Hyperosmolarity has recently been identified as an important factor in the etiology of dry eye; tear instability and hyperosmolarity are now considered to be interacting and key mechanisms in dry eye and precursors to inflammatory processes and corneal damage.15 Indeed, the most recent definition of dry eye by the Dry Eye Workshop (2007) makes specific mention of tear hyperosmolarity. Clinical studies also suggest that hypotonic eye drops have an advantage over isotonic eye drops in the treatment of dry eye.16–19
Whilst the efficacy of hyaluronate-containing tear substitutes has been well demonstrated, there remain issues over the use of preservatives in such therapies, particularly when the treatment is likely to be long-term. It is now generally recognized that elimination of preservatives such as benzalkonium is important in the long-term safety and tolerability of ocular preparations,20,21 to the extent that some authorities consider the elimination of preservatives from tear substitutes as one of the most critical advances in the treatment of dry eye.22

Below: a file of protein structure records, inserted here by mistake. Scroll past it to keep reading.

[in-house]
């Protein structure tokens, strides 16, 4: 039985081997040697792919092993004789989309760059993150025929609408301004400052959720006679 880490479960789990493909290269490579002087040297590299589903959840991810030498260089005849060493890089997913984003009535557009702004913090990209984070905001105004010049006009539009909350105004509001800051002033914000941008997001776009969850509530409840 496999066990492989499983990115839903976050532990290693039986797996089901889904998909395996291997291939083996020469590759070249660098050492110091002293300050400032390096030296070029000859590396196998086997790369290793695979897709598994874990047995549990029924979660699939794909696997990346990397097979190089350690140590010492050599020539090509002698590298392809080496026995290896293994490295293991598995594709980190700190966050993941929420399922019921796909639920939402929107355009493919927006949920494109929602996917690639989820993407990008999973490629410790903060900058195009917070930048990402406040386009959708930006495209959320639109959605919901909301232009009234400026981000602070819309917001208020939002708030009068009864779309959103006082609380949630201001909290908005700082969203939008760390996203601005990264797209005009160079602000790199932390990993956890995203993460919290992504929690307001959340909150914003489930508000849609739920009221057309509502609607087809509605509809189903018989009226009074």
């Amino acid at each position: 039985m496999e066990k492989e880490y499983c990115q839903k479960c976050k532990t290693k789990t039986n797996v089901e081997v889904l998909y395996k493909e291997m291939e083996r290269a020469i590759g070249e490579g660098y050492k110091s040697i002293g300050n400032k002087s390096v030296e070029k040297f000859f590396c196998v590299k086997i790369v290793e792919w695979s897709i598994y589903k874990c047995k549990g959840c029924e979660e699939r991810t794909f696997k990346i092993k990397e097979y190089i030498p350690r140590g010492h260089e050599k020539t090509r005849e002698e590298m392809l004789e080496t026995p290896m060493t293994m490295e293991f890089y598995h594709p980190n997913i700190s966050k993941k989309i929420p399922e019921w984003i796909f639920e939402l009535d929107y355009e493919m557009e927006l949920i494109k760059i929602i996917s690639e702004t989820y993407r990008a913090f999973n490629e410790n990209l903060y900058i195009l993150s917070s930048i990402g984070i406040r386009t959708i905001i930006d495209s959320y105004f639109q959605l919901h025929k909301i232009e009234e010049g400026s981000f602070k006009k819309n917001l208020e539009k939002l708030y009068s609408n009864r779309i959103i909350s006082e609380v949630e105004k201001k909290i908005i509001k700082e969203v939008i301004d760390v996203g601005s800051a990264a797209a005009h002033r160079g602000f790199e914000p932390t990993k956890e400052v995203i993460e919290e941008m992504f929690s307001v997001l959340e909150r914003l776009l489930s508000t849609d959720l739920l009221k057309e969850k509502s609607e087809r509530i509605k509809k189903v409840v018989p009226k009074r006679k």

The preservative-free hyaluronic acid preparation, Hylabak® (Laboratoires Thea, Clermont Ferrand, France), has recently been developed to address this issue. Hylabak comprises hyaluronic acid 0.15% and actinoquinol in a hypo-osmolar, preservative-free ABAK® bottle (Laboratoires Thea). Sterility of the open container is assured by the ABAK system, that consists of a multidose eye drop dispenser closed by an adapted, small-pore sterilizing filter.23
We present here the findings from four recently published studies with broadly comparable methodologies conducted in Russia that have assessed Hylabak for the treatment of dry eye.24–27 Patients enrolled in these studies had a range of symptoms and etiologies ranging from contact lens use and visually intensive occupations to persistent meibomian blepharitis, Sjögren’s syndrome, and the sequelae of ocular surgery.
Materials and methods
Patient characteristics and a methodologic summary of the four individual studies are shown in Table 1. All four studies were conducted in Russia and had an open, noncomparative design. One study,25 however, compared its findings with those from 25 patients treated with Tear Naturale® (0.1% dextran 70, 0.3% hydroxypropyl methylcellulose, preserved with benzylalkonium [0.05%], Alcon laboratories, Fort Worth, TX, USA) in previous studies.28